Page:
Eleven billion barrels of crude oil, proven or projected, are a lot of barrels. PetroSA used to commercially exploit the Oryx and Oribi oilfields from Outeniqua 95 block on the Atlantic seaboard , an indigenous light molecule that has since paled out of significance. At its peak, it yielded an approximated 40 000 barrels per day, contributing handsomely to the financial well being of the National Oil Company. The presence of 11 billion barrels on our shores therefore, interrupts our conversation about the country’s ownership of its mineral and hydrocarbon resources.
There was once a heated conversation over a bill that sought to reserve 30 percent free carry for the National Oil Company in respect of all hydrocarbon resources discovered on our shores. In a sudden turn of events, the bill has been prorogued indefinitely. Port Shepstone and the northern parts of Richards Bay may be repositories of prodigious hydrocarbon wealth of our people, both for the present and future needs. If we do not resolve the issue of ownership of that wealth, Port Shepstone and its rumblings would be a missed opportunity forever.
The application to carry out an EIA on the deep offshore acreage, presents us with the opportunity to have deep introspection about our hydrocarbon wealth and what to do with them. For our compatriots who live in those parts of the eastern seaboard, they have the pressing need to decouple the claim that what is financially profitable, is good for everyone else and therefore good for the environment. In truth, there are times when the interests of private gain and that of the environment coincide. But those times are increasingly becoming rarer. And the more vexing question, the defining facet of the Port Shepstone crisis, is what happens when the two interests are irreconcilable, with a whole community taking the side of the environment. From this vantage, it looks like a perfect political whirlwind, and it will blow no one any good. What to do, what to do?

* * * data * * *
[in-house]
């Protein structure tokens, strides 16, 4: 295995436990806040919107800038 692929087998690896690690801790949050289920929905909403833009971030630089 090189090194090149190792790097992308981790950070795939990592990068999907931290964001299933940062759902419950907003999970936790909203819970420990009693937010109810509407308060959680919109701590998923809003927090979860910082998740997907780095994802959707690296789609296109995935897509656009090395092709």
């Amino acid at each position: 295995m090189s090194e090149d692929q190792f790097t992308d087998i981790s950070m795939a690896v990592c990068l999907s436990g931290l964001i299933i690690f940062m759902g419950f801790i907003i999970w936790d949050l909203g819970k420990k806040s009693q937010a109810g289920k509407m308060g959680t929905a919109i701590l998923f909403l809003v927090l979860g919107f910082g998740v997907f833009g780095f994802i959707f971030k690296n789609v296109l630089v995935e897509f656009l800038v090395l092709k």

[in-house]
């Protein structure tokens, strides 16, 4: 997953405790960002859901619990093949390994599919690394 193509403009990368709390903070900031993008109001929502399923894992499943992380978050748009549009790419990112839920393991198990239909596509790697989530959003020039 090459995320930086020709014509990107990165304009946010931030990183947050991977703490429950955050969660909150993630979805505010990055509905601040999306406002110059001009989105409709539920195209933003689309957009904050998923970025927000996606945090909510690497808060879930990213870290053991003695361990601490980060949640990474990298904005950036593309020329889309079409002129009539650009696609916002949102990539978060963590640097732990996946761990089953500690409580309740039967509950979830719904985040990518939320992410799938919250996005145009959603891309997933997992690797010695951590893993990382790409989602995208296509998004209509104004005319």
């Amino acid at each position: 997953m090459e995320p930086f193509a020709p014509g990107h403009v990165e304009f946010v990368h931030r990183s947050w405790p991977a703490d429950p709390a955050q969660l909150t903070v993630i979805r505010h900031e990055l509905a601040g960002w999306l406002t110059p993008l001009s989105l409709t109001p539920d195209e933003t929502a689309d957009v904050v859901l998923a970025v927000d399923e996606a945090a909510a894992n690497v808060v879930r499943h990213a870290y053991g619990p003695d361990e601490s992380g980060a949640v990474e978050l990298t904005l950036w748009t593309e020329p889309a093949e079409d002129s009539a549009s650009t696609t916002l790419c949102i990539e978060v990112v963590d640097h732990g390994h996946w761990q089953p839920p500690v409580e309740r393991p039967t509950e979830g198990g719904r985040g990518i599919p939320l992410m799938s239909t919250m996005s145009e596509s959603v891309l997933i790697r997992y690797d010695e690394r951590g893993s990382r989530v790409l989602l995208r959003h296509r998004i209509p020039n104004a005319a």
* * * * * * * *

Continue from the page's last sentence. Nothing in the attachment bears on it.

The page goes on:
In a more pointed enquiry, the activists on behalf of our common heritage, are asking the question whether or not what ENI and Sasol Africa want could be reconciled with what we all want, a better life for all. Whilst different people will answer that question differently, it behooves the attention of the representatives of the people in parliament to answer that question. Not because they have the correct and value free responses to such highly charged enquiries.
Rather, they are the most accessible arbiters who can resolve political questions which not even the competent courts of record are willing to consider.
Ambassador Bheki Gila is a Barrister-at-Law.
The views expressed here are not necessarily those of Independent Media.